at least he was thought to have, sir. They never found the
body, and it's possible he was accused falsely."

"Buried her on the estate," Malone said. "They found
bloody rags and the hammer, and he hanged himself in the

"I'm sorry ... I didn't mean to pry."

The wind whipped the drapes like wine-red flags. They
knocked over a vase and Priest winced, but Malone did not
seem to notice. "She was twenty years younger and a tramp,"
he said. "Those things happen."

I said, "Yes, I know they do," and went up to bed.

I do not know where Marcella slept. Perhaps there on the
carpet, perhaps in the room that had been hers, perhaps
even in Malone's servants' flat over the stables. I breakfasted
alone on the terrace, then-without Bateman's assistance-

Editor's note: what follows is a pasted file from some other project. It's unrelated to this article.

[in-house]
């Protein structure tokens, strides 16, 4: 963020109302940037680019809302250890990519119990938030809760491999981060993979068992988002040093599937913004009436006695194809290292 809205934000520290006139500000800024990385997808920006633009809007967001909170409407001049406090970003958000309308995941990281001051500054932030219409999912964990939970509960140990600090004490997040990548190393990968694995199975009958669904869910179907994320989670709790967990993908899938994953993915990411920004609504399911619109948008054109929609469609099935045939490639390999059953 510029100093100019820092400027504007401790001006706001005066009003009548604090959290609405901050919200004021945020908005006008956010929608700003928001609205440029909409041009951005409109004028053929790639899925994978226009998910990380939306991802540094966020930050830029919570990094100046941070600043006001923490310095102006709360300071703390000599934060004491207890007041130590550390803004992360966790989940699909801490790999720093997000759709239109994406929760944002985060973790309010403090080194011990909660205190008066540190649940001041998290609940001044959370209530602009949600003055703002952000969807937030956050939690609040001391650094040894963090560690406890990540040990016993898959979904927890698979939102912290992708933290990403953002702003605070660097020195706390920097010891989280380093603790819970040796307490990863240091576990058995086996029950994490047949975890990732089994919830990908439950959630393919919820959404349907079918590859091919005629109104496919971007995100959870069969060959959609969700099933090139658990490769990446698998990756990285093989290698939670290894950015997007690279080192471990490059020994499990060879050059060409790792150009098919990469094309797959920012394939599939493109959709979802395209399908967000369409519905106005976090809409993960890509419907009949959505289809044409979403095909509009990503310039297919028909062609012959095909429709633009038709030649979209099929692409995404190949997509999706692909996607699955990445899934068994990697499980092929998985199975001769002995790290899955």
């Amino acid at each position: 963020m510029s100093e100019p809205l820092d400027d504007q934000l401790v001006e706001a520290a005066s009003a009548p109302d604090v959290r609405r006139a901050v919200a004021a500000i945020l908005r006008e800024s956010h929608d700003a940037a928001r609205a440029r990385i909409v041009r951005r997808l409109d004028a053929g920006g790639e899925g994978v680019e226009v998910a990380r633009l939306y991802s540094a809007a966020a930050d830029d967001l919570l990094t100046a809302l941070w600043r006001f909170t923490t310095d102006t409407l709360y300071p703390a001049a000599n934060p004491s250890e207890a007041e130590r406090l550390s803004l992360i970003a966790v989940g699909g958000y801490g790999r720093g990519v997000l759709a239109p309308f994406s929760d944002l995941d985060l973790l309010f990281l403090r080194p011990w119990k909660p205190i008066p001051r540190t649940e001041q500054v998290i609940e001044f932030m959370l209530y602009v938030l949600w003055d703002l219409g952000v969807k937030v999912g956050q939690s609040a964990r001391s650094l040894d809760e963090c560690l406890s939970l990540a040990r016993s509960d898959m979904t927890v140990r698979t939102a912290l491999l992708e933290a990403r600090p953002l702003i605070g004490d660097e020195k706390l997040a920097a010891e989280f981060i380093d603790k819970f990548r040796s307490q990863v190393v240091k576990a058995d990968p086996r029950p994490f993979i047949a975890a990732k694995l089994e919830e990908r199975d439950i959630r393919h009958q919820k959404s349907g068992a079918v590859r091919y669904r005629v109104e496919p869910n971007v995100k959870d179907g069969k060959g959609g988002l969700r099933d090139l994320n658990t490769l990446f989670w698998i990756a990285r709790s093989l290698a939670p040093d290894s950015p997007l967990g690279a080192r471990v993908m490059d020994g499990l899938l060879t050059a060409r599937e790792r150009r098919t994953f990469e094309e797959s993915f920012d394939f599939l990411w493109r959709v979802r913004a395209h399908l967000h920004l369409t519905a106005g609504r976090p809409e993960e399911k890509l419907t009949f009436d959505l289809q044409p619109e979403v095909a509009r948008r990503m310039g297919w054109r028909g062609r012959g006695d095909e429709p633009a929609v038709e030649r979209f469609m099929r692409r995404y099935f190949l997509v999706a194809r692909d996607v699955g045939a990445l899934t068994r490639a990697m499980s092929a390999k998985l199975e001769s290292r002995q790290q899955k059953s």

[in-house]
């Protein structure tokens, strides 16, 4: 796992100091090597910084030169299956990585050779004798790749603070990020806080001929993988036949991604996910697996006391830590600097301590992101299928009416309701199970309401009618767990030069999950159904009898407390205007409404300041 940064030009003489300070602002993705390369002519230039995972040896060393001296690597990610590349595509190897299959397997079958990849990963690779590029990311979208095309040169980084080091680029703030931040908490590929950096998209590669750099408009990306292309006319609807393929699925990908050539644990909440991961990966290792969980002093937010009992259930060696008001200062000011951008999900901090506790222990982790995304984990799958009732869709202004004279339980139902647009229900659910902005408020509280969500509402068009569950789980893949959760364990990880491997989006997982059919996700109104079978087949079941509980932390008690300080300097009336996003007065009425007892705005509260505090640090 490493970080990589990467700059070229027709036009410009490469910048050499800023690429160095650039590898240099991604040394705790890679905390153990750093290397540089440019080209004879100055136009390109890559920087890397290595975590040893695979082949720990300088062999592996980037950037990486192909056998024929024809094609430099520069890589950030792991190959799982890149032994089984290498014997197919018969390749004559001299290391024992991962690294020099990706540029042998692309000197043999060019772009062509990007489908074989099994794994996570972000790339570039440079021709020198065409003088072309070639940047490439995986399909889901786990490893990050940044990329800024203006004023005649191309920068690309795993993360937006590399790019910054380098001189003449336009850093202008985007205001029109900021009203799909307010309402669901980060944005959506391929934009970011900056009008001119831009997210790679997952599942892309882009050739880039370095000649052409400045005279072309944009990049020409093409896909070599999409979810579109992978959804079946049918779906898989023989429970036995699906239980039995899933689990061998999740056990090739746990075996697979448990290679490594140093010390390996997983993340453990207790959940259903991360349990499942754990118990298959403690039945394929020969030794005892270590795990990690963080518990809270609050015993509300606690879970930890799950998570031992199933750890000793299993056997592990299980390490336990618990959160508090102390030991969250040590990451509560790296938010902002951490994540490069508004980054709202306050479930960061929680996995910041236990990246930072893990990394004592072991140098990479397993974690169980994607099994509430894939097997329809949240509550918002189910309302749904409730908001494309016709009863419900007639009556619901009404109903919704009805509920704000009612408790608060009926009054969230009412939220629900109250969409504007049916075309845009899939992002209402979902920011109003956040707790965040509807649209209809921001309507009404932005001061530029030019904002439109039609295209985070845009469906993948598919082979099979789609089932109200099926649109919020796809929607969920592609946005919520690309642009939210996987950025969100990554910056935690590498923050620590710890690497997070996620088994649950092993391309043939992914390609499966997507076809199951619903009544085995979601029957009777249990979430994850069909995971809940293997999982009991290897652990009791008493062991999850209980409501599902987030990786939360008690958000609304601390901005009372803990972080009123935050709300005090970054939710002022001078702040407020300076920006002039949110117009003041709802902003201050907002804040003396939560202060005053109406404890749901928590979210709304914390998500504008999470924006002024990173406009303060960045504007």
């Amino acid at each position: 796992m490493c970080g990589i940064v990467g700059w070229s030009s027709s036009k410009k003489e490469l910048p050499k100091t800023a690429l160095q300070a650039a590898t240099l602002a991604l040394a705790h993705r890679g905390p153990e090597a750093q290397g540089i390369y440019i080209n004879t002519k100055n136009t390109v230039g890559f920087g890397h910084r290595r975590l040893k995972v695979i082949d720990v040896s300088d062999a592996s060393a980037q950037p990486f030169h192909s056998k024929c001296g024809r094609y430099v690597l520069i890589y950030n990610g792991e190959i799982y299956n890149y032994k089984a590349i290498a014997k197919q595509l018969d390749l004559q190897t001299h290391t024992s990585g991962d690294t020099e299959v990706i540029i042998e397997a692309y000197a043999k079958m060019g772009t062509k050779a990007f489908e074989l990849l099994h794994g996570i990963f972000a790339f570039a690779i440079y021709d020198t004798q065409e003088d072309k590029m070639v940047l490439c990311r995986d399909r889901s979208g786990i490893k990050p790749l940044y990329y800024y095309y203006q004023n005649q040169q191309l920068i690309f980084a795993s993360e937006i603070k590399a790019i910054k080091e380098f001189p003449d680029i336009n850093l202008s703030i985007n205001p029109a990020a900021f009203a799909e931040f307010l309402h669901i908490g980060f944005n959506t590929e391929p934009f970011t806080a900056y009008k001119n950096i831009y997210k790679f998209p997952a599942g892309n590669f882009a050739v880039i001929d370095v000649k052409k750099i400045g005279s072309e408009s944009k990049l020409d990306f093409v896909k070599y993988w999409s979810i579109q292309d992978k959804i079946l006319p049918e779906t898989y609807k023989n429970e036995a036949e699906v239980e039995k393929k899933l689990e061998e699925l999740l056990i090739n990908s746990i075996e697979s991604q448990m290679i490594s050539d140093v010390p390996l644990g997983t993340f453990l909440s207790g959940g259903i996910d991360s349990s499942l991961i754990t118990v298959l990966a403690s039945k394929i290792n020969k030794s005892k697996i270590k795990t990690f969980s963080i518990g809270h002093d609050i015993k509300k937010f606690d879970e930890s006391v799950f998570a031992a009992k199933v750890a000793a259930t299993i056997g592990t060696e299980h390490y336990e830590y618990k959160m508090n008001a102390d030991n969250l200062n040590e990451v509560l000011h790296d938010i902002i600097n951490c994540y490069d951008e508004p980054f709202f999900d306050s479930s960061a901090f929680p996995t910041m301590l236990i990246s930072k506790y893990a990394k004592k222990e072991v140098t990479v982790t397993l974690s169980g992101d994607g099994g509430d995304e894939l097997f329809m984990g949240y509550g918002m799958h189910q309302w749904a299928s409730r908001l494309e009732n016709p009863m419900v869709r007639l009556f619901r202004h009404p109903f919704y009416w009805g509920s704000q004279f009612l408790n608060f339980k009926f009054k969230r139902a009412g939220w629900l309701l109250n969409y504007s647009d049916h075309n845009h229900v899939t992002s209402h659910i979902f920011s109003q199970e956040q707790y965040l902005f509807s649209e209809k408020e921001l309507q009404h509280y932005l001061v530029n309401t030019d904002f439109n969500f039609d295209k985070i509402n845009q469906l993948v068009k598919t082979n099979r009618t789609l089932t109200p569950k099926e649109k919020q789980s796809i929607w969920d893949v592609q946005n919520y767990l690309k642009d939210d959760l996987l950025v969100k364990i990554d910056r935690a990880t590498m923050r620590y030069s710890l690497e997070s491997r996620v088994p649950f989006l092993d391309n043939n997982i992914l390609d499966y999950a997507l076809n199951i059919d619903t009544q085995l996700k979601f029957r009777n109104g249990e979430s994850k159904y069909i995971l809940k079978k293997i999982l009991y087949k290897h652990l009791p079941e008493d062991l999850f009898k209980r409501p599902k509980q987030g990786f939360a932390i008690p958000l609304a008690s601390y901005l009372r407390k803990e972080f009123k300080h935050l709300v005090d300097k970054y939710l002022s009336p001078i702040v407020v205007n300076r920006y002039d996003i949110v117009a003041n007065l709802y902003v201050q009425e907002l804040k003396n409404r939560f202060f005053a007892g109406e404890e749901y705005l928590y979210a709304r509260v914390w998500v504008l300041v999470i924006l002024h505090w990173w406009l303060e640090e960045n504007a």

packed my bags.

I saw her only once more. She was wearing a black silk
dress; there were circles under her eyes and her head must
have been throbbing, but her hand was steady. As I walked
out of the house, she was going over the Sevres with a pea-
cock-feather duster. We did not speak.

I have sometimes wondered if I were wholly wrong in
anticipating a ghost when the French windows opened. How
did Malone know the time had come for him to appear?

Of course I have looked up the newspaper reports of the
murder. All the old papers are on microfilm at the library,
and I have a great deal of time.

There is no mention of a child. In fact, I get the impression
that the identical surnames of the murderer and his victim
were coincidental. Malone is a common enough one, and
there were a good many Irish servants then.

Sometimes I wonder if it is possible for a man-even a rich
man-to be possessed, and not to know it.